7. The case, therefore, must be remanded to have it determined in the first instance whether there has or has not been an adjudication. If there has not, the civil Court has jurisdiction. If there has been adjudication, I think the civil Court has not jurisdiction.
8. The substantial ground on which the plaintiff bases his suit is: that there has not been adjudication and that is the only ground that we need in this case seriously consider.
9. There is a trivial claim for damages apart from the claim on account of confiscation and the claim on account of the fine imposed. For these damages the persons personally responsible would, according to the plaintiff's statement, be persons who are not made defendants in the suit, and the plaint which we have read very carefully does not seem to me to make out a case in the matter of these damages against the Secretary of State, and I think therefore that this portion of the claim must be disregarded.
10. This case has been wrongly decided on a preliminary point. Therefore it must be remanded to be heard de novo. But the issues will have to be reframed, and the only substantial issue is : whether there has been an adjudication such as is provided by the Act. If there has, the suit should be dismissed. If there has not, the order of confiscation and fine should be set aside, and the property confiscated or its value, and the amount of fine, with interest in both cases, ordered to be returned to the plaintiff'. The Court should consider only the proceedings taken by the Customs authorities. It should not go into the question of the legality of the actual seizure of the silver, because that is a matter irrelevant to this suit. The only matters relevant on the plaint and the facts stated therein are whether the Customs authorities, not the people who seized the silver, made an adjudication as provided by the Act. We have been unable to find that any rules have been framed by the chief Customs authority as provided by Section 9 of the Act, regulating the procedure and proceedings of the Customs authorities in the adjudication of confiscations and penalties. If such rules have been framed, they should be produced. If they have not, it may be that their absence will make the decision on the matter in dispute more difficult than otherwise it would be. Nevertheless the matter will have to be decided. My learned brother has quoted passages from judgments in English cases which should help the lower Court in arriving at a decision.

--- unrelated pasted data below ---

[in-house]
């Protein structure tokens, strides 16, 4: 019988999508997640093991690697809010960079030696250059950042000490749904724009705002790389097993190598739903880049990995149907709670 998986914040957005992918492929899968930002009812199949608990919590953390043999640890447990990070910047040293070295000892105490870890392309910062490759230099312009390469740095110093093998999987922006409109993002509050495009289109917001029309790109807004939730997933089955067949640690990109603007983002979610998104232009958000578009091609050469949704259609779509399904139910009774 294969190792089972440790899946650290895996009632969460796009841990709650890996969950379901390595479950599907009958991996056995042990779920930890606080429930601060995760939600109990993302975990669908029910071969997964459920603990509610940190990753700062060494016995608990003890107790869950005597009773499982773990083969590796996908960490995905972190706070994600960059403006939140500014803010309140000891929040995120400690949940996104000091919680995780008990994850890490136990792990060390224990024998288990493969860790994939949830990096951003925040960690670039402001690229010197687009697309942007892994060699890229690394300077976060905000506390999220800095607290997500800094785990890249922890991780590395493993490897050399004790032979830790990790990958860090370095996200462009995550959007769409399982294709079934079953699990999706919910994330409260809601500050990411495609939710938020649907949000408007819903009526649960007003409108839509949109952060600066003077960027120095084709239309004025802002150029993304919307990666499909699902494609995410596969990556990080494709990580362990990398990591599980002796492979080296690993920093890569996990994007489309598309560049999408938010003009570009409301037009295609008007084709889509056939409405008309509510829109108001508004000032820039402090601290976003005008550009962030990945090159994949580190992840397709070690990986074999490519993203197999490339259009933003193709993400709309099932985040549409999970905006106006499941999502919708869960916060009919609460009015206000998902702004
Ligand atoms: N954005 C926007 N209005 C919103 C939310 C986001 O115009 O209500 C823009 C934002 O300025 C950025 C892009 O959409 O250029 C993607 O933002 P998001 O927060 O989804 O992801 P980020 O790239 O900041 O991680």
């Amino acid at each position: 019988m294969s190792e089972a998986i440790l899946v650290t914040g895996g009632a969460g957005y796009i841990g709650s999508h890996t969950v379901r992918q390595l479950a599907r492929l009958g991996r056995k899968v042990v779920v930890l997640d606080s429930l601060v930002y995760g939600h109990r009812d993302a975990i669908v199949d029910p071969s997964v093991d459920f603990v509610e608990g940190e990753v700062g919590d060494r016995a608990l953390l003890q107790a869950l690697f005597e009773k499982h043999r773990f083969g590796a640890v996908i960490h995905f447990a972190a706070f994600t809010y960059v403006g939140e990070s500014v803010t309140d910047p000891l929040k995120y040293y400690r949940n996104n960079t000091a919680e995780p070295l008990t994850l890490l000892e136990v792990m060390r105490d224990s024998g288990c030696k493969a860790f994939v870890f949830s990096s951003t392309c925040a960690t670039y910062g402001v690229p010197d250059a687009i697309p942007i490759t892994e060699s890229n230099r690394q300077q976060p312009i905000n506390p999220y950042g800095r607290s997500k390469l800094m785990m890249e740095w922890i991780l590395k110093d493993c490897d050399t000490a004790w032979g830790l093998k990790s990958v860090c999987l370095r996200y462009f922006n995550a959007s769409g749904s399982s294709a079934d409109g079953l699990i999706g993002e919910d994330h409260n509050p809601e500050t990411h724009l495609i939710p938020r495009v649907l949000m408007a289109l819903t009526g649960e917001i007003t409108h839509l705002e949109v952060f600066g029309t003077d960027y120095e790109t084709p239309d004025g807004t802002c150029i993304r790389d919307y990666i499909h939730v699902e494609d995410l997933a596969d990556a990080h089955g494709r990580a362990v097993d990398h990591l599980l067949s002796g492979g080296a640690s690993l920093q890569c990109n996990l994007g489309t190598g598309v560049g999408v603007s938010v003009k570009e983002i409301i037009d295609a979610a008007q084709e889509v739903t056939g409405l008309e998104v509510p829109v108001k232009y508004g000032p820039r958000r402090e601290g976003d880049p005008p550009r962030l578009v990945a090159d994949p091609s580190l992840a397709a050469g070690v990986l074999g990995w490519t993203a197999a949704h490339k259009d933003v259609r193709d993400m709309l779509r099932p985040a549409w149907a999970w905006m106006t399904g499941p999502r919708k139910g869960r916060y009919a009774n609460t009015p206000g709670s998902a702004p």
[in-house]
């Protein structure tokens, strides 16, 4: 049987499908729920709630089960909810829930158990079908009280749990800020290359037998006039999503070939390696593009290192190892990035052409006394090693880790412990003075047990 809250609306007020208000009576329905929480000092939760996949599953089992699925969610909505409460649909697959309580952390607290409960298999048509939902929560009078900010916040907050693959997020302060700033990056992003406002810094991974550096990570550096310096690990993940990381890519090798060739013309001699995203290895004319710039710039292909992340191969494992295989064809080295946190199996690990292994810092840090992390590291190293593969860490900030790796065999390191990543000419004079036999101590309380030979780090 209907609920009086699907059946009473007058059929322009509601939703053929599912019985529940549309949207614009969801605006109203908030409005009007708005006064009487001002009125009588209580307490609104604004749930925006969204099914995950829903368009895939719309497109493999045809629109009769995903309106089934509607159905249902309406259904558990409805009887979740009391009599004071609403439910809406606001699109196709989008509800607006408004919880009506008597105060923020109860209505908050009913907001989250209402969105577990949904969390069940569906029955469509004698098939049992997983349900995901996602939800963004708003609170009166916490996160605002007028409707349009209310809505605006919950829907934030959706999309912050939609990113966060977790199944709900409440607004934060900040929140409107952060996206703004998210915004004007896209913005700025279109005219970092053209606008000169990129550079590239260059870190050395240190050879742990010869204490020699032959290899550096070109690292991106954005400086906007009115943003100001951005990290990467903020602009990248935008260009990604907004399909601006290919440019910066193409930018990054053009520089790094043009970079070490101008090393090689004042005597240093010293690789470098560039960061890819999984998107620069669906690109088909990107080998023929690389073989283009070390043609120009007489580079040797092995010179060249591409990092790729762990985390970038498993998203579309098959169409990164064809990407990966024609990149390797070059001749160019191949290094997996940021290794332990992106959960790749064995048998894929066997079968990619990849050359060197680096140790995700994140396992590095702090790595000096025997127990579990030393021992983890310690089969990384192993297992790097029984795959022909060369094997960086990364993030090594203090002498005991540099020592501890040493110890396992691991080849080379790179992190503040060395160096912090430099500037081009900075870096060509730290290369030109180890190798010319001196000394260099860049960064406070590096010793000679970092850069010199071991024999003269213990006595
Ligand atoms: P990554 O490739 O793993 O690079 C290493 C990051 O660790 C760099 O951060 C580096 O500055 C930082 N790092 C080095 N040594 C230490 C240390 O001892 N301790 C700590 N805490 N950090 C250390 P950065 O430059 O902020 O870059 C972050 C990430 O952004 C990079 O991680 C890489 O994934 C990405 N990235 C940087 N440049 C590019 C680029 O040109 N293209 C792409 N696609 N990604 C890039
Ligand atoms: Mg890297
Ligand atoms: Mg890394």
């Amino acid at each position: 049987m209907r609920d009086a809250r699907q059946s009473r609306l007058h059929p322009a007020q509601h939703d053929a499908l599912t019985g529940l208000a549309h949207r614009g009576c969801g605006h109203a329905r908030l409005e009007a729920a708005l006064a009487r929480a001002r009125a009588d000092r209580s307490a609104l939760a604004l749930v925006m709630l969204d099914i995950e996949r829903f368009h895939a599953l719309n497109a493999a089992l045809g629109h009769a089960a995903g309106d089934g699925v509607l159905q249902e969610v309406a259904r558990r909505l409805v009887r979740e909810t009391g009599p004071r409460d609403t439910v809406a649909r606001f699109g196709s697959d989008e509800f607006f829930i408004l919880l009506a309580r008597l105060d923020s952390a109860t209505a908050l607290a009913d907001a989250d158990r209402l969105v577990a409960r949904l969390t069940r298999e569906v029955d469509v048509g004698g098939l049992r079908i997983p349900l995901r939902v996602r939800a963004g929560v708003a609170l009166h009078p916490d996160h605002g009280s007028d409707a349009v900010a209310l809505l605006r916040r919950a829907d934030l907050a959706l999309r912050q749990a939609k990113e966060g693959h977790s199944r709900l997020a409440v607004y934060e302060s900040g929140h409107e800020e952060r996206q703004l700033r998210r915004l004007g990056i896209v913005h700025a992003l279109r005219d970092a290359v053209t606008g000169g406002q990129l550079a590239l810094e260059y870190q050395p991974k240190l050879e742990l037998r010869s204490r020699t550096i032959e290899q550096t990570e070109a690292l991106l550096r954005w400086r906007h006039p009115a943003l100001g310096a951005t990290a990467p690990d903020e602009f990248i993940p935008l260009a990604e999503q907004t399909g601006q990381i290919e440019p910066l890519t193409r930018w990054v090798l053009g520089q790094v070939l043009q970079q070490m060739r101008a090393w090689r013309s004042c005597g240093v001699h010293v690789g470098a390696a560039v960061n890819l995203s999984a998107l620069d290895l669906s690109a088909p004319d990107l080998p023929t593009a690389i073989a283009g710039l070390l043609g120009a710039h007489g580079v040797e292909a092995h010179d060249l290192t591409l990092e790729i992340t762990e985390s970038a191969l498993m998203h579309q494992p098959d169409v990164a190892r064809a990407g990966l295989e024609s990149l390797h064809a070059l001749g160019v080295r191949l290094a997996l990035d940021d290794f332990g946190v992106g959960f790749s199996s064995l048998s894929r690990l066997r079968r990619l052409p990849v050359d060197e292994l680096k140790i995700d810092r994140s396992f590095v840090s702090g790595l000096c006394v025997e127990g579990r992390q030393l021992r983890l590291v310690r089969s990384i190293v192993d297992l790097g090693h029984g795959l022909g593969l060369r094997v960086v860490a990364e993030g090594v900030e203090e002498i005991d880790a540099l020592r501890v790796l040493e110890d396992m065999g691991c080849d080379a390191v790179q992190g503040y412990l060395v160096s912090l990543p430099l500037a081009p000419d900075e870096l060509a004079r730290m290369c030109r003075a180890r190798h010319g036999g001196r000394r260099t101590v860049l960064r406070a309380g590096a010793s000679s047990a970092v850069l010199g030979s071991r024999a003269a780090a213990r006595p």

11. In my opinion the decree of the lower Court should be set aside as erroneously decided on a preliminary point and the case remanded as I have stated.
12. Costs of this appeal should be costs in the suit.